3 Alternatives to Getting a Traditional Mortgage

Alternative mortgage products allow buyers to defer payments of principal or interest. Depending on your situation, an alternative mortgage might be for you. 

Be sure to use a home value calculator if you plan on selling a property and buying a new one. It’s very helpful for determining a realistic budget and planning for your down payment, with the average down payment in the U.S. a whopping $28, 932. Speak to a professional lender before deciding on your mortgage type too as each has their ups and downs and some can be financially risky. 

Balloon Mortgage

Although more common among commercial properties, balloon mortgages can also be used on a residential property. With this type of mortgage, the buyer makes payments over a set period of time, usually five or seven years. After the term of the loan is over, the buyer pays the remaining balance in one lump sum, hence why it is called a balloon mortgage. This can be risky, however, because if you can’t make the large payment at the end of your loan, you will need to refinance and pay another set of closing costs. If you don’t qualify for a refinance, you may end up in foreclosure.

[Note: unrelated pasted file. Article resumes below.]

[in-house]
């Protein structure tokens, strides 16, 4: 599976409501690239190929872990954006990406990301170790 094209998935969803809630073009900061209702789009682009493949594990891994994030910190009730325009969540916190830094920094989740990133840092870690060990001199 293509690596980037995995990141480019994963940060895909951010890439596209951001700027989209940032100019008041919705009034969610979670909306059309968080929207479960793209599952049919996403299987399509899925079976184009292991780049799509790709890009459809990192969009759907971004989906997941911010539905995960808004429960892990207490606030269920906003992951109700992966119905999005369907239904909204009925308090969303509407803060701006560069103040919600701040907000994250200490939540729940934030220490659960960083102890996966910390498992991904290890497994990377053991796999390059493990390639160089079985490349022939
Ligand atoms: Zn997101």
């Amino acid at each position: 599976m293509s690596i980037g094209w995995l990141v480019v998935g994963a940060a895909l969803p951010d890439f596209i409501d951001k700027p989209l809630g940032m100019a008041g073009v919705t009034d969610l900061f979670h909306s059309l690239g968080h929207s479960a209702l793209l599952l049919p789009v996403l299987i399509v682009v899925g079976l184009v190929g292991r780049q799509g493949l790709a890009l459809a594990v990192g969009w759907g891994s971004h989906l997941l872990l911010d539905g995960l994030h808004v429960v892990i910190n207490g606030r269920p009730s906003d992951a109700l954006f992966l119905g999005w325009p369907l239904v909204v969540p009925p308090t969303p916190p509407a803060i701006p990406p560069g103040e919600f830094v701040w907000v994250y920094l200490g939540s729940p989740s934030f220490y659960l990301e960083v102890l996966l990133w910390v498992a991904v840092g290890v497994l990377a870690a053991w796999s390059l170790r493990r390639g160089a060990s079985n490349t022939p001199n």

Interest-Only Mortgage

An interest-only mortgage is most beneficial to first time home buyers who are not accustomed to large monthly payments. This type of mortgage allows buyers to make smaller monthly payments during the initial term. For the first five or 10 years of your loan, you will make interest-only payments and nothing towards the principal balance of the loan. For the remainder of the loan term, you will then pay standard principal and interest payments. The downside is that after years of making payments, your loan payment won’t be reduced at all, and you’ll have zero equity, which makes it a risky investment for both the buyer and the lender. If the housing market crashed, you could also end up “underwater,” which means you owe more than the property is worth.

Adjustable-Rate Mortgage

Traditional mortgages have a fixed interest rate for a set period. With an Adjustable Rate Mortgage (ARM), the interest can change. While the rate will not continually fluctuate, it can change depending on the particular mortgage you sign. A 5/1 ARM has a fixed interest rate for five years and will then change every year for the length of your term. A 2/28 ARM only has a fixed rate for the first two years and then a floating rate for the remaining 28 years. These are just a couple of examples. The pitfall of this mortgage type is the potential for negative amortization. Your payments could end up lower than the annual interest rate and the balance due will be added on the loan, which could affect your equity. Unless you plan on refinancing or selling before the initial term, you may want to consider a different type of loan.

Jesse Fin
 

Jesse worked as a journalist for a large tv station in Korea in her past life. She now works full time at home as a blogger and loves to help her friends manage their personal budgets.

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